3. List the mammals in alphabetical order. As a super challenge, list all the creatures in alphabetical order.
  4. Scramble the letters in ten of the words. Exchange your ten words with those of a classmate. Without looking at the words given in the chart, unscramble as many of the exchanged words as you can in ten minutes. Score one point for each correctly-spelled word. The winner is the one with the most points.
  5. Cut out the squares in the chart and place them in a fish bowl or other container. Play this game with one other player. Without looking, choose a square. Read the creature's name to the other player. If he or she can spell it correctly, the player may keep the square. If he or she cannot spell it correctly, the player may look at the correct spelling, then put the square back into the bowl. Take turns choosing words for one another to spell. The winner is the one with the most word squares at the end of ten minutes or when the container is empty.
  6. Choose five of the creatures in the chart. Write sentences with words beginning with the letter in the creature's name. These can serve as a mnemonic device for helping you to remember how to spell the words.
 
 
 
 
 
(Following is the fourth and last activity page of the fish unit:)
 
 
 
 
 
Math and More Creature Feature
 
Solve the problems to fill in some of the blanks. Use the following words to fill in the other blanks: sea wasp, coelacanth, giant squid, megamouth, narwhal, sunstar, and sea otter.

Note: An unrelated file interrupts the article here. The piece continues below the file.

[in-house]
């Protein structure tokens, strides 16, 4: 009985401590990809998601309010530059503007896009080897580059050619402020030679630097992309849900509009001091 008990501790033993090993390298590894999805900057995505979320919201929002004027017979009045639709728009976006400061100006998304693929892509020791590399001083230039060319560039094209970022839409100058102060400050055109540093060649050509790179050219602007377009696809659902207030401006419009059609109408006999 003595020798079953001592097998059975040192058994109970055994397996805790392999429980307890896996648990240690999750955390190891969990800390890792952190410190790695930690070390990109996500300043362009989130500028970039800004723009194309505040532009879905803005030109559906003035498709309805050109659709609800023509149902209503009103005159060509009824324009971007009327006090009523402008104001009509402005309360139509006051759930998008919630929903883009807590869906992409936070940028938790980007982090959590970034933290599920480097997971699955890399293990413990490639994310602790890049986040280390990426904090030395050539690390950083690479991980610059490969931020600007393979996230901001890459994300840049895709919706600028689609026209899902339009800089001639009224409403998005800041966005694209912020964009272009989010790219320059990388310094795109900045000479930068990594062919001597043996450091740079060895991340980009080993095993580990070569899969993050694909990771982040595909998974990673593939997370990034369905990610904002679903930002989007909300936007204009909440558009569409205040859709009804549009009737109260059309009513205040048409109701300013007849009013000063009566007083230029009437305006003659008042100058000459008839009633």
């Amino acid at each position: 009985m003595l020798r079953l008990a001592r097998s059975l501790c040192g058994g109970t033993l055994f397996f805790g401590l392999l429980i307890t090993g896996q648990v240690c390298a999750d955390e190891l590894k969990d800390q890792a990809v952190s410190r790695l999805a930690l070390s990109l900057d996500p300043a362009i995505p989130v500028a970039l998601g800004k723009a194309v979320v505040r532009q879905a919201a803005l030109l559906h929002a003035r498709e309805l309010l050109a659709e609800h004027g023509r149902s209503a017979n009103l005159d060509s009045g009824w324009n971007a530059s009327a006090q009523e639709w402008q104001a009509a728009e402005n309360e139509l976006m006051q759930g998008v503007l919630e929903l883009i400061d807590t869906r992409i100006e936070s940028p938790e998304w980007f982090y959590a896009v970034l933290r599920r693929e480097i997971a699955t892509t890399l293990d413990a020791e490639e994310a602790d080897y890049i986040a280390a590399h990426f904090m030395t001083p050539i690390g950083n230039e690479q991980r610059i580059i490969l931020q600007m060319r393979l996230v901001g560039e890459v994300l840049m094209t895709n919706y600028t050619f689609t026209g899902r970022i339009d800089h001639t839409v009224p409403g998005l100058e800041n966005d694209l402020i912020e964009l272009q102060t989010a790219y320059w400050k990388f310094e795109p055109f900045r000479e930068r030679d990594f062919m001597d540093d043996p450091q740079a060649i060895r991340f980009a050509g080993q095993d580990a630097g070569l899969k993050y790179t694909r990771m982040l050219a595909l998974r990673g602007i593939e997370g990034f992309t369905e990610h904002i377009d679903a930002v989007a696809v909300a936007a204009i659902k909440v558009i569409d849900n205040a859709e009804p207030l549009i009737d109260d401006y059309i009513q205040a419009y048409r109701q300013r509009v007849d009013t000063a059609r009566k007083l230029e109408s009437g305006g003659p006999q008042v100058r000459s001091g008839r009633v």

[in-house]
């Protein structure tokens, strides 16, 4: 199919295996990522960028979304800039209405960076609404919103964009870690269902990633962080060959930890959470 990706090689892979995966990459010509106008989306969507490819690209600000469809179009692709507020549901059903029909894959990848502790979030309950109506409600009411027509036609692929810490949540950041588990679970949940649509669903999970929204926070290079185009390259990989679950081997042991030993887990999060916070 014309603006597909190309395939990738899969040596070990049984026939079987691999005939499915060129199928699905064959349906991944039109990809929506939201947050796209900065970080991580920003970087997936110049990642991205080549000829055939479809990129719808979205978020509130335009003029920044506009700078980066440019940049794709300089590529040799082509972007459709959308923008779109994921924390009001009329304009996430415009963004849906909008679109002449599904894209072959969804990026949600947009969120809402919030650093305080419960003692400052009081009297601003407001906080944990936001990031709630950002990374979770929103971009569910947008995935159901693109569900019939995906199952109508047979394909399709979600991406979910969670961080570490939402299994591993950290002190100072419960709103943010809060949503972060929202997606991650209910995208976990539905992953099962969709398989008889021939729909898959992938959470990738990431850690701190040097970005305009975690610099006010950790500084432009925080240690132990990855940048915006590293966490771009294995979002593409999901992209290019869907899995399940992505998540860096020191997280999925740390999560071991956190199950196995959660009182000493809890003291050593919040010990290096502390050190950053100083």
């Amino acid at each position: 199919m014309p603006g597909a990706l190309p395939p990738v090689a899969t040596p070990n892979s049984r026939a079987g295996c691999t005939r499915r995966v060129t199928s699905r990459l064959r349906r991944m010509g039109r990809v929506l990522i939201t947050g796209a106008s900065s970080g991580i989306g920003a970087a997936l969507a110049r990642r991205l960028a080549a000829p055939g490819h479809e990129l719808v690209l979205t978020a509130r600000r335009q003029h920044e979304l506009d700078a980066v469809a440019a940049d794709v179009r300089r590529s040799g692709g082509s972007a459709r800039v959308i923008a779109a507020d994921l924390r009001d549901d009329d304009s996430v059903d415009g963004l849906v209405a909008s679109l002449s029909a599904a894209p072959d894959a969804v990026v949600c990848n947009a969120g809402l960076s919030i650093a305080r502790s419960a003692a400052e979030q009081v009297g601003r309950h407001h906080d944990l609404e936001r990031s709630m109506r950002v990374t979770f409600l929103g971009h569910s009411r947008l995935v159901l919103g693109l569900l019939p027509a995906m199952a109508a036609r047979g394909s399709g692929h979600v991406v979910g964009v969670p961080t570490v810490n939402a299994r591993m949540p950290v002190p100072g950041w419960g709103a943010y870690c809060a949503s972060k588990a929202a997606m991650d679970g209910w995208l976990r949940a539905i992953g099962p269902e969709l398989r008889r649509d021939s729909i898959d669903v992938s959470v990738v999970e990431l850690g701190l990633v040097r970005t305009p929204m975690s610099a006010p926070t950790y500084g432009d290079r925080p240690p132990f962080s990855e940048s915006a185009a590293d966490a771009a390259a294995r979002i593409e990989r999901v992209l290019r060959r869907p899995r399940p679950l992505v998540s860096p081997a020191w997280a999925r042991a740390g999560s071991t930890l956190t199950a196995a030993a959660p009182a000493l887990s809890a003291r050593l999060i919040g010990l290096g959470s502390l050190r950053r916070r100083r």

1. The ___________________wraps itself in kelp to keep from floating away while it naps. It likes to eat mollusks and cracks them open by banging them against a stone which it rests on its chest. Hunted for its fur, it became extremely rare at one time. An international agreement  in ___________________(784 + 849 + 278), however, helped to save this creature from extinction. (Extra: Make a list of water creatures that are endangered. Write a report about one of them.)
  2. The __________________is a jellyfish with ________________(225 + 15) tentacles, each of which may be more than __________(2 x 3 x 5) feet in length. Its sting is almost always  lethal to humans. (Extra: This creature's name is misleading. The horseshoe crab, the sea spider, the cuttlefish, and the crab-eater seal also have misleading names. Find out why their names do not correctly describe them. Then make a list of other misleading sea creatures' names.)